Safety not a factor in inspections for egg quality
This article first appeared in the St. Louis Beacon, July 31, 2013 - The 2010 recall of more than 500 million eggs illustrates the lack of communication and coordination among federal agencies involved in the egg inspection process.
It also demonstrates the confusing structure of the system that provides authority and establishes which agencies have oversight when it comes to egg safety.
The three different offices of the U.S. Department of Agriculture – Agricultural Marketing Service, Animal and Plant Health Inspection Service and the Food and Safety Inspection Services -- were not communicating with each other or the department’s general counsel, a 2012 audit found.
And the agriculture department was not communicating well with the independent FDA, which had been given lead authority for egg safety.
Shortly following the August 2010 recall, an Ohio-based producer recalled more than 280,000 eggs -- of which 90 percent contained the official USDA grade mark for quality.
Likewise, so did most of the half a billion eggs recalled in August 2010.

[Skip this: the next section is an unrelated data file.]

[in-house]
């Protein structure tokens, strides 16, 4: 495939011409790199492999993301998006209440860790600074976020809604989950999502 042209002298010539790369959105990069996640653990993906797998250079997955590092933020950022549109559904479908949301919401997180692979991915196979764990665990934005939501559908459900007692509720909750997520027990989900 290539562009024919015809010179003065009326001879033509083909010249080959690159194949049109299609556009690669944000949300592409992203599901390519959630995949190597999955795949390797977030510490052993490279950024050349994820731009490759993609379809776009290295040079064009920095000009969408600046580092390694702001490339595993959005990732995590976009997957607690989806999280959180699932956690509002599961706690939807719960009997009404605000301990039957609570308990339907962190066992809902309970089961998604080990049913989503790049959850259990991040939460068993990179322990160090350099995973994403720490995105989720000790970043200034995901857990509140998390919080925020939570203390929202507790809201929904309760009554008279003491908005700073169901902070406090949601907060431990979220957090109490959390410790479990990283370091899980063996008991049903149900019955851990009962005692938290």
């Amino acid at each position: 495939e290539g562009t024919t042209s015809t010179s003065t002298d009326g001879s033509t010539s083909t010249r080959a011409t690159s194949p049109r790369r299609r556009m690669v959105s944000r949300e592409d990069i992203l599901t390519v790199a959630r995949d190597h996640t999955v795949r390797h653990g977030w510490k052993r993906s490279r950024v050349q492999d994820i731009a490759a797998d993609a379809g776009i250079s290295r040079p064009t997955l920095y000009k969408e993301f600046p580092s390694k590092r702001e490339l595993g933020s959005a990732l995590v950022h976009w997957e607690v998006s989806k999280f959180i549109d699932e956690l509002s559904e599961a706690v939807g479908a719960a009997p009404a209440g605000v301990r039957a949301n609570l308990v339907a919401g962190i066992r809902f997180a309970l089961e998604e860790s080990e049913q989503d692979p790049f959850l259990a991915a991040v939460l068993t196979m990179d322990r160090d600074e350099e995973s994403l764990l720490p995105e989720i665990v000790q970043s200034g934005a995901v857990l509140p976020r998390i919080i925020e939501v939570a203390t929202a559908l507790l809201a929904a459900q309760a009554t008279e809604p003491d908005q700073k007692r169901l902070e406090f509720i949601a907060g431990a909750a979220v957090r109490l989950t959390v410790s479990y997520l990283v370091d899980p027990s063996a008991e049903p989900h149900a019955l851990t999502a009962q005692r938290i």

“We look strictly at the quality of the egg, not the safety,” said Sam Jones, a spokesman for Agricultural Marketing Service. “Safety inspection of the egg is the responsibility of either FDA or FSIS.”
A 2012 federal audit by USDA’s Office of Inspector General, released in December, questioned the standards used by Jones’ office when applying the grade mark for quality to egg cartons. It handles the grading of eggs as “Grade A” or “Jumbo,” for example.
Larger egg producers, about one-third of the industry, pay Agricultural Marketing Service to provide onsite certification personnel. Jones is quick to clarify that the USDA grade mark for quality is just that -- for quality.
Quality, according to Jones’ office, is reflected in the size, appearance and condition of the egg. An egg containing Salmonella could still be marked as grade AA and certified by quality inspectors.
However, the audit asserts that the grade mark is also an indication the eggs are “fit for human food” and that Agricultural Marketing Service practices should be updated.
The Midwest Center for Investigative Reporting is an independent, nonprofit newsroom devoted to coverage of agribusiness and related topics such as government programs, environment and energy. Visit us at www.investigatemidwest.org.